Canada turns 150 years old in 2017 and to celebrate, YOU get the gift of free entry to any Parks Canada locations for all of 2017.
What a dream, amiright?
Parks Canada manages 46 national parks, 171 national historic sites, four national marine conservation areas, one national urban park and eight historic canals and the Discovery Pass earns you free entry to all of them until 2018.
The Discovery Pass is available for you to order online as well as at the entrance and visitor centres of Canada’s National Parks.
- A 2017 Discovery Pass is valid for everyone arriving in the same vehicle at a national park, or arriving together at a marine conservation area or historic site, so you don’t need to order one for every person in your house.
- The Discovery Pass offers you free day-use admission, but if camping is offered at your park of choice, camping fees are not included.
- Parks Canada is a National Park system, which means the Discovery Pass does not include your local provincial parks. BC Parks, Saskatchewan Parks, Manitoba Parks, Ontario Parks, Sepaq, Nova Scotia Provincial Parks, New Brunswick Provincial Parks and PEI Parks locations are not included when it comes to free entry.
- Visitors to the park are encouraged to share their adventures and explorations on social media by using the hashtags #DiscoveryPass and #Canada150 when posting to Facebook, Twitter, and Instagram.
Parks Canada was established on May 19 (*cough* also my birthday *COUGH*), 1911 and is managed by the Minister of the Environment, who mandates it “to protect and present nationally significant natural and cultural heritage, and foster public understanding, appreciation, and enjoyment in ways that ensure their ecological and commemorative integrity for present and future generations.” “Parks Canada Agency Annual Report, 2003–2004”.
Pro tip: You don’t actually need to order the Discovery Pass ahead of time, as it can be bought on the day of your visit BUT it is encouraged mainly so that Parks Canada can also send you information on code of conduct within the park, and how best to interact with the landscape without compromising fragile ecological systems or leaving a path of destruction behind you and therefore doing precisely the opposite of their mandate (i.e. ensuring the parks “ecological and commemorative integrity for present and future generations”).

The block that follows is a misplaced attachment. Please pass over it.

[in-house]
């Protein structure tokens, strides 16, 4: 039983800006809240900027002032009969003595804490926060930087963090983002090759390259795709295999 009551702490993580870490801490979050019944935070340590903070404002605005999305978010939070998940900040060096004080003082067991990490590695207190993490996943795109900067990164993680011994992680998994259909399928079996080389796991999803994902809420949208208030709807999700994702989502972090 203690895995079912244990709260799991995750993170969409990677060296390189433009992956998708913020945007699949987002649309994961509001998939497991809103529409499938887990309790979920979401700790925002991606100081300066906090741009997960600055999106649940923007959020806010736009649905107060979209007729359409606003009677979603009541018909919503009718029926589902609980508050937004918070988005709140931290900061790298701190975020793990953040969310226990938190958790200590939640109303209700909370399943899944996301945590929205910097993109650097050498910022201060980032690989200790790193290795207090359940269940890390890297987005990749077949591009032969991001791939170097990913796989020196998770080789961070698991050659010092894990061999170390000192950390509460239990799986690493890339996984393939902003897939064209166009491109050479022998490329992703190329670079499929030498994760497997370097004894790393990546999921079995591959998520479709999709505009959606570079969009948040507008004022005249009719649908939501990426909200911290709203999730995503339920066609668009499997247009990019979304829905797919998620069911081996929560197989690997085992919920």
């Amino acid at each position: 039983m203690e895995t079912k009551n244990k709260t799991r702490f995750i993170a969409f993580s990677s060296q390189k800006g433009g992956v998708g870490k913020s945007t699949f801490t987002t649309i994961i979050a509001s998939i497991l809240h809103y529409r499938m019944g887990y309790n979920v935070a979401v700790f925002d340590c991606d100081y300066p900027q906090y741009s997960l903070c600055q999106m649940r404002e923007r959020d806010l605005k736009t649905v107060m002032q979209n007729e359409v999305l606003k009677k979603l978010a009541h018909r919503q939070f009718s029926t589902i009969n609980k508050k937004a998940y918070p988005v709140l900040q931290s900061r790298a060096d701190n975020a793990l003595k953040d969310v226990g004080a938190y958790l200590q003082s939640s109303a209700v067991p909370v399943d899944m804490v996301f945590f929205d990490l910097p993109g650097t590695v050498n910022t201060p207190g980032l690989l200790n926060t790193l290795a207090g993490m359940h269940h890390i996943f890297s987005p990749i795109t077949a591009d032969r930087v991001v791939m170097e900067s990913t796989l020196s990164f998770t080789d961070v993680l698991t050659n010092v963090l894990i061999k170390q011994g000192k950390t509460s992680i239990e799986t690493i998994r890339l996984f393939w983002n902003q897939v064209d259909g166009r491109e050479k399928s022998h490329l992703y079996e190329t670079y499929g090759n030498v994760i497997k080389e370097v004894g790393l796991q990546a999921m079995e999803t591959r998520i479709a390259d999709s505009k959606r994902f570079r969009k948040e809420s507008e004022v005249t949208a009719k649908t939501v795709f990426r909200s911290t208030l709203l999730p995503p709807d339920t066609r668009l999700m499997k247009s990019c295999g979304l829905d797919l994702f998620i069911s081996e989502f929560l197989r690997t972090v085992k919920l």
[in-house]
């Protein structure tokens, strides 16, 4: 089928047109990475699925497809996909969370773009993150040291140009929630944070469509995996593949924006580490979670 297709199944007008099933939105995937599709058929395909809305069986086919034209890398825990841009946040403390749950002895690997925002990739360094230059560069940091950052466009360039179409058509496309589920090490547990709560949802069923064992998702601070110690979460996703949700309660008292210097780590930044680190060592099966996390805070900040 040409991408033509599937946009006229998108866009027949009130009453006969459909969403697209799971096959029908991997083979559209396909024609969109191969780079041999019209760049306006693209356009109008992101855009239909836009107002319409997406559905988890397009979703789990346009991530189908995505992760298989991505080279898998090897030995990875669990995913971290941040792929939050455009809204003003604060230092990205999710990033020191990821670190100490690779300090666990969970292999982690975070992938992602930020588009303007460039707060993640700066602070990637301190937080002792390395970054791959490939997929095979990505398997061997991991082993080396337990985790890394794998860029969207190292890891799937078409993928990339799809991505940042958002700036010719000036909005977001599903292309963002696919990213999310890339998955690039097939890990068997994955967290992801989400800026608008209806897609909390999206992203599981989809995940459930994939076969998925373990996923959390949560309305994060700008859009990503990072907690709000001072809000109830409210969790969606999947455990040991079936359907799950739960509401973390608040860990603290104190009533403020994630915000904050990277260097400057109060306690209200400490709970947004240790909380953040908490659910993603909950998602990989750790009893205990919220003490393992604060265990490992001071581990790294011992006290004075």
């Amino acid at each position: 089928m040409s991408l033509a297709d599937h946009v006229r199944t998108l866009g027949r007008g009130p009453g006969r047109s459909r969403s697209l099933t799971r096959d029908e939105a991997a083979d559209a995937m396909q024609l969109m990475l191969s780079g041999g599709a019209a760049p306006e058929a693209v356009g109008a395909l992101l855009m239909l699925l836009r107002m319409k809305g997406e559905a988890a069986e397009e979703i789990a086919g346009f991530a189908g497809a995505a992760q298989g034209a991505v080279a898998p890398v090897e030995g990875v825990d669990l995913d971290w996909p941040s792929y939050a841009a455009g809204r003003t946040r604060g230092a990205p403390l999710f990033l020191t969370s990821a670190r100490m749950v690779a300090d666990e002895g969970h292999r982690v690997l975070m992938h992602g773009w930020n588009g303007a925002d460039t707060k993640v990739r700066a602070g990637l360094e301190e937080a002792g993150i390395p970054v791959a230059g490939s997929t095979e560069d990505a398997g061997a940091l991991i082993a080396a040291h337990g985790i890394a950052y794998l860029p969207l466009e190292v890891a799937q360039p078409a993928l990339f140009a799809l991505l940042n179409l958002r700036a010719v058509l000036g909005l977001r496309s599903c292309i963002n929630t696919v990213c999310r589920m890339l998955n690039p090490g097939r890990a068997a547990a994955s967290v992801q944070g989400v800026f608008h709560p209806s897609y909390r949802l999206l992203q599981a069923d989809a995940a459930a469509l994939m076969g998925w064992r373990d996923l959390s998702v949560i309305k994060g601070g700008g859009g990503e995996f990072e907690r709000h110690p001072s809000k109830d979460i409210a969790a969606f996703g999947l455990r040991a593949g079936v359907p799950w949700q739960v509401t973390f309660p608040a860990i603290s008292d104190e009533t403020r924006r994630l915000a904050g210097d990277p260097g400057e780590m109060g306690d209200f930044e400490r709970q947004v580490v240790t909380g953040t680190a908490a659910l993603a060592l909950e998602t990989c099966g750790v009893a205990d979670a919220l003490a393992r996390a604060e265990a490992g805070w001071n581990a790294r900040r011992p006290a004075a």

For example, enjoy these camping rules and etiquette that I found out the hard way (see: a park ranger scolding me):
- Don’t make a fire from the dead sticks/leaves that are on the ground near your campsite because dead wood is an important habitat element for many plants and animals; it adds organic matter to the soil.
- Transporting wood from elsewhere may spread invasive bugs and disease so always buy your wood from the Park entrance or nearby to ensure no invasive species are released.
- And lastly, don’t be a l̶o̶u̶d̶ a̶n̶d̶ d̶r̶u̶n̶k̶ rowdy camper at night. Or if you are definitely going to be a rowdy camper, choose a campsite far away from the families and solo campers that are relying on a good night’s sleep to make the best of their time there. You WILL be kicked out of the park after a warning (it happened to, er, a friend of a friend of mine).